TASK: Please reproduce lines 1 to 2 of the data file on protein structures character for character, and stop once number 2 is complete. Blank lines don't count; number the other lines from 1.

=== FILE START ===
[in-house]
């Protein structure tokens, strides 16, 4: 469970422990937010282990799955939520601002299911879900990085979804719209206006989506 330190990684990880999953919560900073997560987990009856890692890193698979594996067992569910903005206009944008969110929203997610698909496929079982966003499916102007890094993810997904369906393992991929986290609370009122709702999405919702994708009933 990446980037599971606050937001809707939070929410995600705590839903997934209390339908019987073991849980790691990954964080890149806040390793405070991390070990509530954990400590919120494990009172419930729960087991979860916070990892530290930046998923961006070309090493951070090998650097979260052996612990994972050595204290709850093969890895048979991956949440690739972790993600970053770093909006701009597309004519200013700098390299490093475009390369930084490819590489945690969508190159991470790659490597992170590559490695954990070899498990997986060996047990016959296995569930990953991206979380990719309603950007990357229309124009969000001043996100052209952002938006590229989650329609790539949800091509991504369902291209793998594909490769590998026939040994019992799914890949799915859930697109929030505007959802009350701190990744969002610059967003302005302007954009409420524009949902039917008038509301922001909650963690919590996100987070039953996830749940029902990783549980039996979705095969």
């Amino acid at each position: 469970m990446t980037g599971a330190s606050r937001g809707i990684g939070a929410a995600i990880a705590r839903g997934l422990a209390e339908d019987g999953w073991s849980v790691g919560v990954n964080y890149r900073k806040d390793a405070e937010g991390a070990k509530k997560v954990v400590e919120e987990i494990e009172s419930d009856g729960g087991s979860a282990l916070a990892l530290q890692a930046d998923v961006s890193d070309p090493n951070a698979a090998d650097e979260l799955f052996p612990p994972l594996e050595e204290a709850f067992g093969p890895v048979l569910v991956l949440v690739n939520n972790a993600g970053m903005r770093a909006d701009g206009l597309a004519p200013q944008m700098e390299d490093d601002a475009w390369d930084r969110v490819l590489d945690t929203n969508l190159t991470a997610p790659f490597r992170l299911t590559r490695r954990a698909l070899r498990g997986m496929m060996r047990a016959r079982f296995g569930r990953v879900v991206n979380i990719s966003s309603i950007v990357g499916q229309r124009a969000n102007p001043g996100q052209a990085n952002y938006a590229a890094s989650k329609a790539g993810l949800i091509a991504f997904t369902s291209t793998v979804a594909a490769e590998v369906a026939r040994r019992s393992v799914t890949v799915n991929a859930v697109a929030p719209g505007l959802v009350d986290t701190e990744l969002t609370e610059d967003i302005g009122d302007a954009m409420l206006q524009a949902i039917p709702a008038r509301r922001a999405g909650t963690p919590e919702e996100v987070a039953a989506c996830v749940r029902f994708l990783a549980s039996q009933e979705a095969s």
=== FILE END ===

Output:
[in-house]
């Protein structure tokens, strides 16, 4: 469970422990937010282990799955939520601002299911879900990085979804719209206006989506 330190990684990880999953919560900073997560987990009856890692890193698979594996067992569910903005206009944008969110929203997610698909496929079982966003499916102007890094993810997904369906393992991929986290609370009122709702999405919702994708009933 990446980037599971606050937001809707939070929410995600705590839903997934209390339908019987073991849980790691990954964080890149806040390793405070991390070990509530954990400590919120494990009172419930729960087991979860916070990892530290930046998923961006070309090493951070090998650097979260052996612990994972050595204290709850093969890895048979991956949440690739972790993600970053770093909006701009597309004519200013700098390299490093475009390369930084490819590489945690969508190159991470790659490597992170590559490695954990070899498990997986060996047990016959296995569930990953991206979380990719309603950007990357229309124009969000001043996100052209952002938006590229989650329609790539949800091509991504369902291209793998594909490769590998026939040994019992799914890949799915859930697109929030505007959802009350701190990744969002610059967003302005302007954009409420524009949902039917008038509301922001909650963690919590996100987070039953996830749940029902990783549980039996979705095969």